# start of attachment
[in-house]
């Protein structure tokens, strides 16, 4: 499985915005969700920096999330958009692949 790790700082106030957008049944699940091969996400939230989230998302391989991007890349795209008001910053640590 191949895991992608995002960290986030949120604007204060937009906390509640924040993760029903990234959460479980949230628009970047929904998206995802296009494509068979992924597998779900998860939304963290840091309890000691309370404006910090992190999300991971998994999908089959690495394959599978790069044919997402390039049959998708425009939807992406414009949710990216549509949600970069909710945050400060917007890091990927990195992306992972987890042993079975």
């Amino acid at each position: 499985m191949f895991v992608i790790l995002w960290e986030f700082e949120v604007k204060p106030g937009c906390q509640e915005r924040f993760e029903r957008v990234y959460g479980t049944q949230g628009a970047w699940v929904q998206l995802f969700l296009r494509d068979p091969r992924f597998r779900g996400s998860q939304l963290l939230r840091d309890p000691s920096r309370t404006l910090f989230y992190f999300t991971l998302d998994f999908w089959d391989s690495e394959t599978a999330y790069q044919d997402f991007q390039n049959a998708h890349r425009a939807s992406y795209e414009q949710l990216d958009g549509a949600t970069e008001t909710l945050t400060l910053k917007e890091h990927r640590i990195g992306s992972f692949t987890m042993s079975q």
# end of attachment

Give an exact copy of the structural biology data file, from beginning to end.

[in-house]
């Protein structure tokens, strides 16, 4: 499985915005969700920096999330958009692949 790790700082106030957008049944699940091969996400939230989230998302391989991007890349795209008001910053640590 191949895991992608995002960290986030949120604007204060937009906390509640924040993760029903990234959460479980949230628009970047929904998206995802296009494509068979992924597998779900998860939304963290840091309890000691309370404006910090992190999300991971998994999908089959690495394959599978790069044919997402390039049959998708425009939807992406414009949710990216549509949600970069909710945050400060917007890091990927990195992306992972987890042993079975």
């Amino acid at each position: 499985m191949f895991v992608i790790l995002w960290e986030f700082e949120v604007k204060p106030g937009c906390q509640e915005r924040f993760e029903r957008v990234y959460g479980t049944q949230g628009a970047w699940v929904q998206l995802f969700l296009r494509d068979p091969r992924f597998r779900g996400s998860q939304l963290l939230r840091d309890p000691s920096r309370t404006l910090f989230y992190f999300t991971l998302d998994f999908w089959d391989s690495e394959t599978a999330y790069q044919d997402f991007q390039n049959a998708h890349r425009a939807s992406y795209e414009q949710l990216d958009g549509a949600t970069e008001t909710l945050t400060l910053k917007e890091h990927r640590i990195g992306s992972f692949t987890m042993s079975q």